David Chipperfield - Royal Gold Medal
by Deborah Saunt
Sir David Chipperfield is the 2011 recipient of the Royal Gold Medal from the Royal Institute of British Architects (RIBA). Chipperfield was nominated for the honor by David Adjaye, RIBA President Ruth Reed, and Deborah Saunt. —Editor
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David Chipperfield occupies a unique position, managing to represent architecture beyond the boundaries of a region, a nation or even the specifics of the European continent. He is a British architect for the 21st century, working globally, with a number of offices overseas, but always grounded in the UK.
His work is internationally celebrated and yet remains timeless, beyond fashion. Magically his work is both contemporary and fresh whilst embodying the persistent power of classicism — but without the insistence on a strict or didactic language.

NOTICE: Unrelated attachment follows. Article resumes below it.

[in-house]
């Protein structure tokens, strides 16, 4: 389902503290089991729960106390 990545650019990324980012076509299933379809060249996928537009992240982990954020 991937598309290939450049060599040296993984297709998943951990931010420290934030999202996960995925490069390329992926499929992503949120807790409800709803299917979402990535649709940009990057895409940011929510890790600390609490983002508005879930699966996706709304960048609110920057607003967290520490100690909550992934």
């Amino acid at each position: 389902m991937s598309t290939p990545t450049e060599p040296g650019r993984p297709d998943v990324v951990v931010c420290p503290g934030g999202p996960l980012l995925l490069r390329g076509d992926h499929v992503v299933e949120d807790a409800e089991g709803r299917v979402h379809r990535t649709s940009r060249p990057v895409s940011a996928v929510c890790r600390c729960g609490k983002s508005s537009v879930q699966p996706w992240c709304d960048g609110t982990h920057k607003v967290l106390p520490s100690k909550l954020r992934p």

The places he creates are sensitively formed to respond to context and are essentially urban — always being read as part of a bigger landscape. This is not iconic attention-seeking architecture that focuses on itself; instead, the work always mediates between the individual user and the city.
The materiality his practice has developed over the last three decades pushes beyond "white modernism" to a manifest palette of subtle textures, materials and sensations — from plaster, stone, concrete and timber, through to glass, meshes and perforated flat metals, and often in dialogue with the existing fabric of a neighboring or host building, be it a single new building or the sensitive restoration and re-imagining of an old building.
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